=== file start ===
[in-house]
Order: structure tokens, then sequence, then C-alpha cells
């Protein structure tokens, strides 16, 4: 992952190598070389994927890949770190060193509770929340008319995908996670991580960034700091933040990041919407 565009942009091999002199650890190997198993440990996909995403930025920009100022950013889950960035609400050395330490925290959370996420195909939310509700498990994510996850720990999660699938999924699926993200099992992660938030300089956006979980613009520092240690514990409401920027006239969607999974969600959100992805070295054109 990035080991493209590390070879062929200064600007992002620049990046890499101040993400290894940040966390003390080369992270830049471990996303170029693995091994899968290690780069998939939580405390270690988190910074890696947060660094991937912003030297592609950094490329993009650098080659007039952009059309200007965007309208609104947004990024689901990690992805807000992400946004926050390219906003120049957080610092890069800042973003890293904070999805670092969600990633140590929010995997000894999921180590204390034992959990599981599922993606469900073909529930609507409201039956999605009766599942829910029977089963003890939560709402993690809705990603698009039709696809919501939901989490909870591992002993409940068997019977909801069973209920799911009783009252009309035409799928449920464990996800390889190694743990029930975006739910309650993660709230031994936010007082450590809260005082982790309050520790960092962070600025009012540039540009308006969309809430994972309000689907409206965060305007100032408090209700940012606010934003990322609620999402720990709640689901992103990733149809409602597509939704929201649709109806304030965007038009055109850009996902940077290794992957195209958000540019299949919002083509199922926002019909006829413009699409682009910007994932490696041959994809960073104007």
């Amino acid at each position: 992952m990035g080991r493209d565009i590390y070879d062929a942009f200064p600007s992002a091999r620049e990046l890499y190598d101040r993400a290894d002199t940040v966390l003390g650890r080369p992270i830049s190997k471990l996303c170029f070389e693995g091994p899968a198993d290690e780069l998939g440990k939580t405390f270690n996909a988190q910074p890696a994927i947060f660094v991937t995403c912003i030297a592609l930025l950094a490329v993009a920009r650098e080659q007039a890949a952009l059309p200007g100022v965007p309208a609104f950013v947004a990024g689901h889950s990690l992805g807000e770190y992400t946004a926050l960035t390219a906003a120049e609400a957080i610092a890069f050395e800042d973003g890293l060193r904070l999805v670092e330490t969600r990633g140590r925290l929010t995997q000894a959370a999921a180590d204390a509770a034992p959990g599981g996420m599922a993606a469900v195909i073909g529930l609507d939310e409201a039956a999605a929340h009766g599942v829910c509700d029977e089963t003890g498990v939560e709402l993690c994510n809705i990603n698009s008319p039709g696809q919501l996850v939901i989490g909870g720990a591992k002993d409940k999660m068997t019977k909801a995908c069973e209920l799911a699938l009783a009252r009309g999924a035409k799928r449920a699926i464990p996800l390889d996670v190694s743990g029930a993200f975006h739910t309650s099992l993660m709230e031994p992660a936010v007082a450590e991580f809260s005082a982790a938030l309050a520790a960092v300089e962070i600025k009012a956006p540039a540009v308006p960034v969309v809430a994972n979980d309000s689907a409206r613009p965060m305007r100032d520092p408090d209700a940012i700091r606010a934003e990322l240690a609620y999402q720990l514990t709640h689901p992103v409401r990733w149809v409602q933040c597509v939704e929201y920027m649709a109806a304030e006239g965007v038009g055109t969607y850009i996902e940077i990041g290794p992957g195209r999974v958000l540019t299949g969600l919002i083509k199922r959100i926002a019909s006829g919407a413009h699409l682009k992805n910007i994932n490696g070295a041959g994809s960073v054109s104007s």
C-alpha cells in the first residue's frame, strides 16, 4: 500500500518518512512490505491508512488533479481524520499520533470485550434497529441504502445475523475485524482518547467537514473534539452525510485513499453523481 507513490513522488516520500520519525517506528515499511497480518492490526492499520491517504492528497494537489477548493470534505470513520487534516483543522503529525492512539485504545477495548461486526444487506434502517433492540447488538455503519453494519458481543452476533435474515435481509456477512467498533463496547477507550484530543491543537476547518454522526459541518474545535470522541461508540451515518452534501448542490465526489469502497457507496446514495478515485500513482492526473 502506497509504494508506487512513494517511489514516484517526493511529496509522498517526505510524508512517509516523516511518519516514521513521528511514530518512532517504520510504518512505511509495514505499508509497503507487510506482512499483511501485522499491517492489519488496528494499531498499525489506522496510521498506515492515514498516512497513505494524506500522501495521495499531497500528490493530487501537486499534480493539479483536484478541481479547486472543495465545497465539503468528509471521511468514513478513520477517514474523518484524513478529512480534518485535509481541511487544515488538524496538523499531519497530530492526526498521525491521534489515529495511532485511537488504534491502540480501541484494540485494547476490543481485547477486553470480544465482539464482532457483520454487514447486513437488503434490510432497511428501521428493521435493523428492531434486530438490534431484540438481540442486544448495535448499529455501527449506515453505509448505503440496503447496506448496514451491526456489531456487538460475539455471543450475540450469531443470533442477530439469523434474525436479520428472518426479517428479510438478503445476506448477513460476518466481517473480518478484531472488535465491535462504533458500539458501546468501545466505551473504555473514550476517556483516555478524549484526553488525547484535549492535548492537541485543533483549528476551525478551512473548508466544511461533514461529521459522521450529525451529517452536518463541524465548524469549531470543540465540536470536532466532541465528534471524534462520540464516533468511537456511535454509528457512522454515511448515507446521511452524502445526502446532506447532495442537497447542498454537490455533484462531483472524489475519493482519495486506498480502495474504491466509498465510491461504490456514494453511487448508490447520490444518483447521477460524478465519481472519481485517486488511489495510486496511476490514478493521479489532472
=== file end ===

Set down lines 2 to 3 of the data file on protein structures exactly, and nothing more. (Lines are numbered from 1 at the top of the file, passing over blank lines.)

Order: structure tokens, then sequence, then C-alpha cells
């Protein structure tokens, strides 16, 4: 992952190598070389994927890949770190060193509770929340008319995908996670991580960034700091933040990041919407 565009942009091999002199650890190997198993440990996909995403930025920009100022950013889950960035609400050395330490925290959370996420195909939310509700498990994510996850720990999660699938999924699926993200099992992660938030300089956006979980613009520092240690514990409401920027006239969607999974969600959100992805070295054109 990035080991493209590390070879062929200064600007992002620049990046890499101040993400290894940040966390003390080369992270830049471990996303170029693995091994899968290690780069998939939580405390270690988190910074890696947060660094991937912003030297592609950094490329993009650098080659007039952009059309200007965007309208609104947004990024689901990690992805807000992400946004926050390219906003120049957080610092890069800042973003890293904070999805670092969600990633140590929010995997000894999921180590204390034992959990599981599922993606469900073909529930609507409201039956999605009766599942829910029977089963003890939560709402993690809705990603698009039709696809919501939901989490909870591992002993409940068997019977909801069973209920799911009783009252009309035409799928449920464990996800390889190694743990029930975006739910309650993660709230031994936010007082450590809260005082982790309050520790960092962070600025009012540039540009308006969309809430994972309000689907409206965060305007100032408090209700940012606010934003990322609620999402720990709640689901992103990733149809409602597509939704929201649709109806304030965007038009055109850009996902940077290794992957195209958000540019299949919002083509199922926002019909006829413009699409682009910007994932490696041959994809960073104007």